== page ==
Swatties Helping Swatties

2013 has 2010 in its sights.

At a whopping 84 percent, the Class of 2010 holds Swarthmore's all-time record for student participation in the Senior Class Gift.

But that record won't stand much longer if Jennifer Koch '13 and her classmates can help it. Their goal is to surpass the Class of 2010, and they're off to a strong start.

The Senior Class Gift is a Swarthmore tradition that dates back decades and has included such gestures of thanks to the College as trees, benches, and less tangible gifts. Since the 1980s, however, the gifts have been monetary and the goal has been to include as many seniors as possible in the effort. Regardless of the type of gift, its purpose has always been to build awareness of philanthropy.

Associate Director of Annual Giving Kara McDonald works closely with seniors to support their fundraising efforts. "More recently, senior classes have focused on financial aid because it has an impact on every student, aided or not," she says. "It's a good message to be able to say that Swatties are helping Swatties." Student gifts are included in the College's Annual Fund rather than its endowment, and dollars are spent as needed to support financial aid.

Senior Class Gift Chair Koch agrees that financial aid is "a very worthy cause" for student support. "It has influenced my Swarthmore experience in that I've been able to meet a diverse group of students from all over the country and the world," she says. 

A double major in music and political science from Keystone, Colo., Koch is the first to occupy the newly created position of class gift chair. "I enjoy fundraising," she explains. "I volunteered with several organizations in high school and at one point founded a free music camp for kids ages 4 to 11. It was supported entirely through donations and fundraising."

With the help of other senior class gift officers, Koch has introduced new and creative ideas to encourage class philanthropy. The first was to establish a suggested donation-$20.13-that is both easy to remember and within the reach of most students. Donations of all sizes are accepted, however, and have ranged from less than $10 to as high as $201.30. Some students have made pledges and are paying them off in bits during the year. 

Koch and class officers have also introduced several milestone events to keep the Senior Class Gift uppermost in the minds of their classmates. In November, they kicked off their fundraising campaign with a 200 Days Until Graduation party, and to commemorate having only 100 days to go, they sponsored an online auction, open to the entire College community. The auction netted $600 and included such coveted items as a dinner or weekend brunch for eight at the home of Elizabeth Braun, dean of students; a home-cooked Indian dinner for four by Andrew Hauze, associate professor in performance music; and, from the dean's office, two hours of quality time with Henry, Tom Elverson's adorable dog.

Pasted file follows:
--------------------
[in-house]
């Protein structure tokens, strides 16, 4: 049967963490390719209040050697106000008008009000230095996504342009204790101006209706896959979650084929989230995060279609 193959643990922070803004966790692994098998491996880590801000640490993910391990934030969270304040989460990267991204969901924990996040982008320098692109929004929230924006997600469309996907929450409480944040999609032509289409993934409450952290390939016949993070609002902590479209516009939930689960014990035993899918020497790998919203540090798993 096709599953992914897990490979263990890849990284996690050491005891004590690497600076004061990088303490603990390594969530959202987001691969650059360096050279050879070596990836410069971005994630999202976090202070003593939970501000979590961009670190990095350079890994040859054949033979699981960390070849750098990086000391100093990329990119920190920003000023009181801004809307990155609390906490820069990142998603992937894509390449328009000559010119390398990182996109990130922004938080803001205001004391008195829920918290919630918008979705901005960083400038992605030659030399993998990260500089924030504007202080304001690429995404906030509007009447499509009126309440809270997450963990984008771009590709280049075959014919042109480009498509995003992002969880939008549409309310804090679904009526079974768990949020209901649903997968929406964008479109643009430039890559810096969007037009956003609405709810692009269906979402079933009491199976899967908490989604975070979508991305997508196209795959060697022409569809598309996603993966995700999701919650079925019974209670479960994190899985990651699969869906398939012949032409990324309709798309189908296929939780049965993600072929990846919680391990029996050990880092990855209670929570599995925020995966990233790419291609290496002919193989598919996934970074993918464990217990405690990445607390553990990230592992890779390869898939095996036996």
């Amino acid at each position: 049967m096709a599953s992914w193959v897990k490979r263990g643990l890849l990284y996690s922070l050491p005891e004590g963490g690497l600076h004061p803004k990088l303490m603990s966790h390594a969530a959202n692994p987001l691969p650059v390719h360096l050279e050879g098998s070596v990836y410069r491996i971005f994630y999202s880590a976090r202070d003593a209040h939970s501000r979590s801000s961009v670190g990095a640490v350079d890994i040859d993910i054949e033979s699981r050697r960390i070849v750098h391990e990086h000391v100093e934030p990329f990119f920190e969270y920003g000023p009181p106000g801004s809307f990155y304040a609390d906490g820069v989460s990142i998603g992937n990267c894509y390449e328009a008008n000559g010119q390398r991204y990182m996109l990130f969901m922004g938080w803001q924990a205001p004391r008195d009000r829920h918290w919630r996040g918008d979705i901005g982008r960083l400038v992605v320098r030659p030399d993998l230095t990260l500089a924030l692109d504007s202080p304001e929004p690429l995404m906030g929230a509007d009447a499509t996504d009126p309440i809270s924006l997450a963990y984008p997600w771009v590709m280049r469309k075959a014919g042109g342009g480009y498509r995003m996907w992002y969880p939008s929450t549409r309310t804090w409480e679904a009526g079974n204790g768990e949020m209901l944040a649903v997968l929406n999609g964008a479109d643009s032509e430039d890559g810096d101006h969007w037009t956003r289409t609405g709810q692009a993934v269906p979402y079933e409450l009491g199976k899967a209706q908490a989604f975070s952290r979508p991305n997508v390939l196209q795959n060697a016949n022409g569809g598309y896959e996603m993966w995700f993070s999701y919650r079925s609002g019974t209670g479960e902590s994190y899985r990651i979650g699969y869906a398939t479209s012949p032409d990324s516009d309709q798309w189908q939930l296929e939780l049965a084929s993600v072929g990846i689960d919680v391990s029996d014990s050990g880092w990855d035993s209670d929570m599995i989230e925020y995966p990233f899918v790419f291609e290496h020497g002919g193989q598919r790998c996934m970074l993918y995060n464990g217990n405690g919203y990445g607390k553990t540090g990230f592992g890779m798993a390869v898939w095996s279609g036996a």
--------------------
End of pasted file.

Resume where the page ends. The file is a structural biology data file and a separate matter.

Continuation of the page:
To date, McDonald reports that the class has raised about $2,000 and achieved a participation rate of roughly 15 percent (although she is still in the process of counting auction gifts, many of which were made by groups of students). So far, the Class of 2013 is tracking ahead of previous years. The large majority of gifts from seniors tend to come at the end of the year as their postgraduate plans fall into place.

Not surprisingly, the biggest challenge Koch faces is reminding her classmates to follow through and make their gifts, but incentives are in place to help make that happen. The first 100 student donors will receive Garnet Pig piggy banks, and all donors and their parents will be invited to a reception with President Rebecca Chopp during Commencement Weekend.

The biggest benefit of all, however, is the lesson learned in giving back. "It's such a great way for students to give to the College that has given so much to them," says McDonald. "It's a great starting point as they make the transition from seniors to alumni. A whole host of our alumni give back to the College in so many ways, and Swarthmore would not be what it is without them."

Says Koch, "I enjoy the fact that I get to give back to Swarthmore and help continue to make it a great place."